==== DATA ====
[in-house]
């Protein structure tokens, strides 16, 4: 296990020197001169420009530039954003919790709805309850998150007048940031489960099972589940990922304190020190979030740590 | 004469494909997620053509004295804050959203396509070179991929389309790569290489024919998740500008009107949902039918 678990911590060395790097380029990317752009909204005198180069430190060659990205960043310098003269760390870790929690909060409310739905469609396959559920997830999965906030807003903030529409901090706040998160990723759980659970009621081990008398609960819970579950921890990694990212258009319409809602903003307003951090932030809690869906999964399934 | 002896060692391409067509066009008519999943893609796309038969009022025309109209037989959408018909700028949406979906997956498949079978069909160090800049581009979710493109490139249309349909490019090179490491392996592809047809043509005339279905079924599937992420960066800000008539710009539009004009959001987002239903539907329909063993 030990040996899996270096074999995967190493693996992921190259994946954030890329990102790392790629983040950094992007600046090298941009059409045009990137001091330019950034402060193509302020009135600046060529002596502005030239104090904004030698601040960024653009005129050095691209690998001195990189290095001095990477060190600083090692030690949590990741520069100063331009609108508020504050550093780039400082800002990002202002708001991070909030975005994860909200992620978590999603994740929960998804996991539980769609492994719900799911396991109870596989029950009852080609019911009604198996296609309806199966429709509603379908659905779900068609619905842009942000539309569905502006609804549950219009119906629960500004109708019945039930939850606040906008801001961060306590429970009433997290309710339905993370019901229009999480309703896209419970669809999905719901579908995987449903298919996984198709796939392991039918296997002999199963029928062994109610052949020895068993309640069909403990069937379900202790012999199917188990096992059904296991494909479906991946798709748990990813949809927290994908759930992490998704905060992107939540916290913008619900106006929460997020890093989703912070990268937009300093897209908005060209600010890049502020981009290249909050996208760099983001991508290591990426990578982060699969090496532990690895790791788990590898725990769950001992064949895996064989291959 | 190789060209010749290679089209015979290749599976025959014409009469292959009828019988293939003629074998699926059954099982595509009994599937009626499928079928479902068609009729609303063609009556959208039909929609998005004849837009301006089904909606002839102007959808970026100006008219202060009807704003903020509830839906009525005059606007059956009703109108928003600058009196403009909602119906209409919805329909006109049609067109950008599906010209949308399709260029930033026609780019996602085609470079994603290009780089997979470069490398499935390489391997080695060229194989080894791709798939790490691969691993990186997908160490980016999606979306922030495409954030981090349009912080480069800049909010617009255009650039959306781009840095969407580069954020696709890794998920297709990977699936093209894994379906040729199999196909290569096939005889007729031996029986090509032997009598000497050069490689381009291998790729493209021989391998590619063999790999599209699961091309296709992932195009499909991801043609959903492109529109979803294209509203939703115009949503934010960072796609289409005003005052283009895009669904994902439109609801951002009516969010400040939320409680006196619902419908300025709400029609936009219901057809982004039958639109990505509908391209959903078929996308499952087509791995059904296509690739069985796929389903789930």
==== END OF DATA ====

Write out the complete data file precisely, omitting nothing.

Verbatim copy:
[in-house]
């Protein structure tokens, strides 16, 4: 296990020197001169420009530039954003919790709805309850998150007048940031489960099972589940990922304190020190979030740590 | 004469494909997620053509004295804050959203396509070179991929389309790569290489024919998740500008009107949902039918 678990911590060395790097380029990317752009909204005198180069430190060659990205960043310098003269760390870790929690909060409310739905469609396959559920997830999965906030807003903030529409901090706040998160990723759980659970009621081990008398609960819970579950921890990694990212258009319409809602903003307003951090932030809690869906999964399934 | 002896060692391409067509066009008519999943893609796309038969009022025309109209037989959408018909700028949406979906997956498949079978069909160090800049581009979710493109490139249309349909490019090179490491392996592809047809043509005339279905079924599937992420960066800000008539710009539009004009959001987002239903539907329909063993 030990040996899996270096074999995967190493693996992921190259994946954030890329990102790392790629983040950094992007600046090298941009059409045009990137001091330019950034402060193509302020009135600046060529002596502005030239104090904004030698601040960024653009005129050095691209690998001195990189290095001095990477060190600083090692030690949590990741520069100063331009609108508020504050550093780039400082800002990002202002708001991070909030975005994860909200992620978590999603994740929960998804996991539980769609492994719900799911396991109870596989029950009852080609019911009604198996296609309806199966429709509603379908659905779900068609619905842009942000539309569905502006609804549950219009119906629960500004109708019945039930939850606040906008801001961060306590429970009433997290309710339905993370019901229009999480309703896209419970669809999905719901579908995987449903298919996984198709796939392991039918296997002999199963029928062994109610052949020895068993309640069909403990069937379900202790012999199917188990096992059904296991494909479906991946798709748990990813949809927290994908759930992490998704905060992107939540916290913008619900106006929460997020890093989703912070990268937009300093897209908005060209600010890049502020981009290249909050996208760099983001991508290591990426990578982060699969090496532990690895790791788990590898725990769950001992064949895996064989291959 | 190789060209010749290679089209015979290749599976025959014409009469292959009828019988293939003629074998699926059954099982595509009994599937009626499928079928479902068609009729609303063609009556959208039909929609998005004849837009301006089904909606002839102007959808970026100006008219202060009807704003903020509830839906009525005059606007059956009703109108928003600058009196403009909602119906209409919805329909006109049609067109950008599906010209949308399709260029930033026609780019996602085609470079994603290009780089997979470069490398499935390489391997080695060229194989080894791709798939790490691969691993990186997908160490980016999606979306922030495409954030981090349009912080480069800049909010617009255009650039959306781009840095969407580069954020696709890794998920297709990977699936093209894994379906040729199999196909290569096939005889007729031996029986090509032997009598000497050069490689381009291998790729493209021989391998590619063999790999599209699961091309296709992932195009499909991801043609959903492109529109979803294209509203939703115009949503934010960072796609289409005003005052283009895009669904994902439109609801951002009516969010400040939320409680006196619902419908300025709400029609936009219901057809982004039958639109990505509908391209959903078929996308499952087509791995059904296509690739069985796929389903789930």